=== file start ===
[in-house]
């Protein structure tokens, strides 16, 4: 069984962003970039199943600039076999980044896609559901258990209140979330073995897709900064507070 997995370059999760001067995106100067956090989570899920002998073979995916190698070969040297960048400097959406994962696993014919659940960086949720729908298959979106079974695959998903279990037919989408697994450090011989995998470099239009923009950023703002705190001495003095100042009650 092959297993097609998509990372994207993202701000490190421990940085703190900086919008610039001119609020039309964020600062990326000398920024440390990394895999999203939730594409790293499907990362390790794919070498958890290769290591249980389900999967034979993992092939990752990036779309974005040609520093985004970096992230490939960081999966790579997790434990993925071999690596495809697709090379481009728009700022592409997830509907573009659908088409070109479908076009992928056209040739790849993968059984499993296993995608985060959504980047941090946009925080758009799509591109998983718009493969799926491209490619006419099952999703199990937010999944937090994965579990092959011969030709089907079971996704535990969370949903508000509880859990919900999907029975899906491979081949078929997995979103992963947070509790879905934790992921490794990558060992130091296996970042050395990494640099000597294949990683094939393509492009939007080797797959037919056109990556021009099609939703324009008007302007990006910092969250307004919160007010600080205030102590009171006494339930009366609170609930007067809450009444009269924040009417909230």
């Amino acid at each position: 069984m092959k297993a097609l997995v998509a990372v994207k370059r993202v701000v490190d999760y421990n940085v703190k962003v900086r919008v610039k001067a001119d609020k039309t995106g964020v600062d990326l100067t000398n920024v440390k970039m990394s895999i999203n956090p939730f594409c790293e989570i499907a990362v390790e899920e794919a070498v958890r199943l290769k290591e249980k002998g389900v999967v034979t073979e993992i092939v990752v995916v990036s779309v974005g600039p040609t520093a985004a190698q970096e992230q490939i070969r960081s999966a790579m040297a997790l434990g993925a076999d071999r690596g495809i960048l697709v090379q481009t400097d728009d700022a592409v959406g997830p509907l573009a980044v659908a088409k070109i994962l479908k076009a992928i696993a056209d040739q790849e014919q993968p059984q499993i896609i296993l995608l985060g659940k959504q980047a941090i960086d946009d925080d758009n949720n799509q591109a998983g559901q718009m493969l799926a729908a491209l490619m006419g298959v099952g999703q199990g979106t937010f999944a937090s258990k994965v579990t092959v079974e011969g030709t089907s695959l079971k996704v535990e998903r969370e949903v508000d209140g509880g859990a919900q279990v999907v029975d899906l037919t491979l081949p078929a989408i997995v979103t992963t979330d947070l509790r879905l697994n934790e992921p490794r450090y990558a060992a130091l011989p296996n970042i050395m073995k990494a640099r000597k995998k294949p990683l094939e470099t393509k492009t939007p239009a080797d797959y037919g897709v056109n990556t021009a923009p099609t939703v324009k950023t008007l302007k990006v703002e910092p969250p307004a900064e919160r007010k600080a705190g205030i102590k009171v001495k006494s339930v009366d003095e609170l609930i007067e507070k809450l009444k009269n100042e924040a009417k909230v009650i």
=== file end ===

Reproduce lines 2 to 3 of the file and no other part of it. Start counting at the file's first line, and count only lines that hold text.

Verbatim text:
């Protein structure tokens, strides 16, 4: 069984962003970039199943600039076999980044896609559901258990209140979330073995897709900064507070 997995370059999760001067995106100067956090989570899920002998073979995916190698070969040297960048400097959406994962696993014919659940960086949720729908298959979106079974695959998903279990037919989408697994450090011989995998470099239009923009950023703002705190001495003095100042009650 092959297993097609998509990372994207993202701000490190421990940085703190900086919008610039001119609020039309964020600062990326000398920024440390990394895999999203939730594409790293499907990362390790794919070498958890290769290591249980389900999967034979993992092939990752990036779309974005040609520093985004970096992230490939960081999966790579997790434990993925071999690596495809697709090379481009728009700022592409997830509907573009659908088409070109479908076009992928056209040739790849993968059984499993296993995608985060959504980047941090946009925080758009799509591109998983718009493969799926491209490619006419099952999703199990937010999944937090994965579990092959011969030709089907079971996704535990969370949903508000509880859990919900999907029975899906491979081949078929997995979103992963947070509790879905934790992921490794990558060992130091296996970042050395990494640099000597294949990683094939393509492009939007080797797959037919056109990556021009099609939703324009008007302007990006910092969250307004919160007010600080205030102590009171006494339930009366609170609930007067809450009444009269924040009417909230």
């Amino acid at each position: 069984m092959k297993a097609l997995v998509a990372v994207k370059r993202v701000v490190d999760y421990n940085v703190k962003v900086r919008v610039k001067a001119d609020k039309t995106g964020v600062d990326l100067t000398n920024v440390k970039m990394s895999i999203n956090p939730f594409c790293e989570i499907a990362v390790e899920e794919a070498v958890r199943l290769k290591e249980k002998g389900v999967v034979t073979e993992i092939v990752v995916v990036s779309v974005g600039p040609t520093a985004a190698q970096e992230q490939i070969r960081s999966a790579m040297a997790l434990g993925a076999d071999r690596g495809i960048l697709v090379q481009t400097d728009d700022a592409v959406g997830p509907l573009a980044v659908a088409k070109i994962l479908k076009a992928i696993a056209d040739q790849e014919q993968p059984q499993i896609i296993l995608l985060g659940k959504q980047a941090i960086d946009d925080d758009n949720n799509q591109a998983g559901q718009m493969l799926a729908a491209l490619m006419g298959v099952g999703q199990g979106t937010f999944a937090s258990k994965v579990t092959v079974e011969g030709t089907s695959l079971k996704v535990e998903r969370e949903v508000d209140g509880g859990a919900q279990v999907v029975d899906l037919t491979l081949p078929a989408i997995v979103t992963t979330d947070l509790r879905l697994n934790e992921p490794r450090y990558a060992a130091l011989p296996n970042i050395m073995k990494a640099r000597k995998k294949p990683l094939e470099t393509k492009t939007p239009a080797d797959y037919g897709v056109n990556t021009a923009p099609t939703v324009k950023t008007l302007k990006v703002e910092p969250p307004a900064e919160r007010k600080a705190g205030i102590k009171v001495k006494s339930v009366d003095e609170l609930i007067e507070k809450l009444k009269n100042e924040a009417k909230v009650i």